Tragic Hero Examples and Definition of Tragic Hero

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studying the features of tragic hero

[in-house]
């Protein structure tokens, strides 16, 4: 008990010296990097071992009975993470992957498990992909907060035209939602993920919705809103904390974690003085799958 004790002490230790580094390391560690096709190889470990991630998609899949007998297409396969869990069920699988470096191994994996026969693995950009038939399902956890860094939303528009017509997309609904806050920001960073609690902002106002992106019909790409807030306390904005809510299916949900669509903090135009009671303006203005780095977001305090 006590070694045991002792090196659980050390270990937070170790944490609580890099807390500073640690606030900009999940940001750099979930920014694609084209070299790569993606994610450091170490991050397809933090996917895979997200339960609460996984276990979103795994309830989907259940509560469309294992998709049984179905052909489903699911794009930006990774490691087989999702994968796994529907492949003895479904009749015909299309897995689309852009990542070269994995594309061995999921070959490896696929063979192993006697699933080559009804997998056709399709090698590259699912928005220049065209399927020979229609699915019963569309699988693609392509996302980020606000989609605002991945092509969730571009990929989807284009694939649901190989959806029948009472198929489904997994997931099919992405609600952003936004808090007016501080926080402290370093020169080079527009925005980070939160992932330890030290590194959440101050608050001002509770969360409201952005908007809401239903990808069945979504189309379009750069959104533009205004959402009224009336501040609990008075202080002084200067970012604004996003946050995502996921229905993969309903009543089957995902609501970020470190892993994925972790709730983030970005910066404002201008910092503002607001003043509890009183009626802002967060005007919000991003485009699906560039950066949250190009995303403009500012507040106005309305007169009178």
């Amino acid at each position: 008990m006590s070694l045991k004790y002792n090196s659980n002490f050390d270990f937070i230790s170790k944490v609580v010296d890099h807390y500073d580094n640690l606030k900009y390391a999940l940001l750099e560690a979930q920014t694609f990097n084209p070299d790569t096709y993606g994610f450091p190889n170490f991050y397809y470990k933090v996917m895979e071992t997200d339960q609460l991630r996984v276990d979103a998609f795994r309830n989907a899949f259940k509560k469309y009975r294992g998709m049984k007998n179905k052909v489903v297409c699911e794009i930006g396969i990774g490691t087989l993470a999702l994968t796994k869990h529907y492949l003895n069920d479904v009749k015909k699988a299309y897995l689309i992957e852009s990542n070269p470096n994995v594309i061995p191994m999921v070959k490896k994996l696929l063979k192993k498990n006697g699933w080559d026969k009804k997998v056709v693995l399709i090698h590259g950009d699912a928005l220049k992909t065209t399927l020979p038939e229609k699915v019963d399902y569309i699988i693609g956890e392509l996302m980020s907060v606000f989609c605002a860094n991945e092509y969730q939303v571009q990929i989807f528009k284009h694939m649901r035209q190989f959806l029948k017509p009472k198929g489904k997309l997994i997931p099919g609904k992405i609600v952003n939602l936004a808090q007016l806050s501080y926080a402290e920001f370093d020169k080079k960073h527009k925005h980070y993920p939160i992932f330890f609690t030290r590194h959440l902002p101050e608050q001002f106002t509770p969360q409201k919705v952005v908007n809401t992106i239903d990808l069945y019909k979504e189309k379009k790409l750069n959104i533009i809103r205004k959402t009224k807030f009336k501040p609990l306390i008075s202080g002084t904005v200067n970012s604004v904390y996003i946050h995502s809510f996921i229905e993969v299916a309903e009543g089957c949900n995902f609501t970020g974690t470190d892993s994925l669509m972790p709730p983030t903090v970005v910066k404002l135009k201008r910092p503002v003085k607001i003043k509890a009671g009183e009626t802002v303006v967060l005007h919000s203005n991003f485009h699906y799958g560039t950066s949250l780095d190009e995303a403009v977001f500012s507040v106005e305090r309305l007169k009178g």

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<ul><li><p>Literary DevicesDefinition and Examples of LiteraryTerms</p><p>Tragic Hero</p><p>Definition of Tragic HeroThe term hero is derived from a Greek word that means a person who facesadversity, or demonstrates courage in the face of danger. However, sometimes hefaces downfall as well. When a hero confronts downfall, he is recognized as a tragichero or protagonist. Aristotle, the Greek philosopher, characterizes these plays orstories as tragedies in which the main character is a tragic hero, who confronts hisdownfall due to fate, his mistake or any other social reason.</p><p>Aristotle defines a tragic hero as a person who must evoke a sense of pity and fearin the audience. He is considered a man of misfortune that comes to him througherror of judgment and brings his downfall to evoke the feelings of pity and fearamong the audience.</p><p>Characteristics of the Tragic Hero</p></li><li><p>Here we have basic characteristics of a tragic hero explained by Aristotle, including:</p><p>Hamartia It is the tragic flaw that causes downfall of a hero.Hubris It is excessive pride and disrespect of hero for natural order.Peripeteia The reversal of fate that the hero experiences.Anagnorisis This moment happens when hero makes an important discoveryin the story.Nemesis A fortune that protagonist cannot avoid, usually due to retribution ofhis hubris.Catharsis These are the feelings of pity and fear that audience feels for theprotagonist after his downfall.</p><p>Examples of Tragic Hero from LiteratureExample #1Oedipus from Oedipus Rex</p><p>Aristotle has used Oedipus as a perfect example of a tragic hero, as he has hubristhat is his pride makes him blind to the truth. He refuses to listen to wise men likeTiresias, who predicts that Oedipus has killed his father, Laius. He is tragic becausehe struggles against the forces of his fate and pitiable due to his weakness, whicharouses fear in the audience. Thus, he is an ideal example of the tragic hero forcausing his own downfall, falling from his own estate and facing undeservedpunishment.</p><p>Example #2</p></li><li><p>Prince Hamlet from Hamlet</p><p>He is the prince of Denmark, a man of high social status and noble by birth. He isalmost driven to madness by his fathers tortured ghost, who convinces him thatClaudius is responsible for his fathers death and that he has committed treachery.He then makes a plan to avenge upon his fathers killer, but he is blinded by hishamartia, neglecting his relations with other loved ones Ophelia and his motherGertrude. Hamlets hamartia is his constant contemplation and brooding, whichcauses his delay to ultimately result in his destruction. By the end, he also falls intohis bloodbath, touching the hearts of the audience by highlighting the most primalfear, death.</p><p>Example #3Romeo from Romeo and Juliet</p><p>Romeo is also a very good example of a tragic hero, who is a man of high socialstanding, falls in love easily with the girl whose family holds animosity with his family.His tragic flaw is start believing on his fate immediately. Juliet acts like a deadperson, and Romeo thinks her actually dead. Therefore, he kills himself. When shewakes up and sees him dead, she also kills herself. Thus, it is not only fate, but alsohis actions and choices, which bring his downfall and eventually cause death.</p><p>Example #4Davy Jones from Pirates of the Caribbean</p><p>Davy Jones is a modern example of a typical tragic hero. He is basically a seacaptain, who falls in love with sea goddess, Calypso. However, Calypso breaksJones heart, making him enraged, tragic and bitter. He grows into a mixture of ahumanoid and octopus and leads his savage crew on raids in the entire sea on hisship, the Flying Dutchman. At first, he was not bad, but his beloved breaks his heartthat turns him into bad man. Eventually, Will Sparrow kills him. Jones hamartia isthat he is a broken-hearted hero, who suffers at the hands of his beloved, Calypso.</p><p>Function of Tragic Hero</p></li><li><p> Romance Romance Dynamic Character Dynamic Character </p><p>The purpose of a tragic hero is to evoke sad emotions such a pity and fear, whichmakes the audience to experience catharsis and relieve them of their pent upemotions. The tragic flaw of the hero leads to his demise or downfall that in turnbrings tragic end. This gives wisdom to the audience to avoid such things in theireveryday lives. The sufferings and fall of a hero, arousing feelings of pity and fearthrough catharsis, purges the audiences of those emotions, to transform them intogood human beings and good citizens.</p><p>Leave a ReplyLogin with:</p><p>Your email address will not be published. Required fields are marked *</p></li><li><p>Comment *</p><p>Name *</p><p>Email *</p><p>Website</p><p>Share Your Examples</p><p>Post CommentPost Comment</p><p>Copyright 2016 Copyright 2016 Literary DevicesLiterary Devices. All Rights Reserved.. All Rights Reserved.Privacy PolicyPrivacy Policy Terms and ConditionsTerms and Conditions</p><p>Literary DevicesDefinition and Examples of Literary TermsTragic HeroRELATED POSTSPOPULAR LITERARY DEVICESDefinition of Tragic HeroCharacteristics of the Tragic HeroExamples of Tragic Hero from LiteratureExample #1Example #2RECENT POSTSSurrealismMotivationExternal ConflictSestet</p><p>Example #3ScansionFictionStatic CharacterRound CharacterDynamic CharacterRomance</p><p>Example #4Post navigationLeave a Reply</p></li></ul>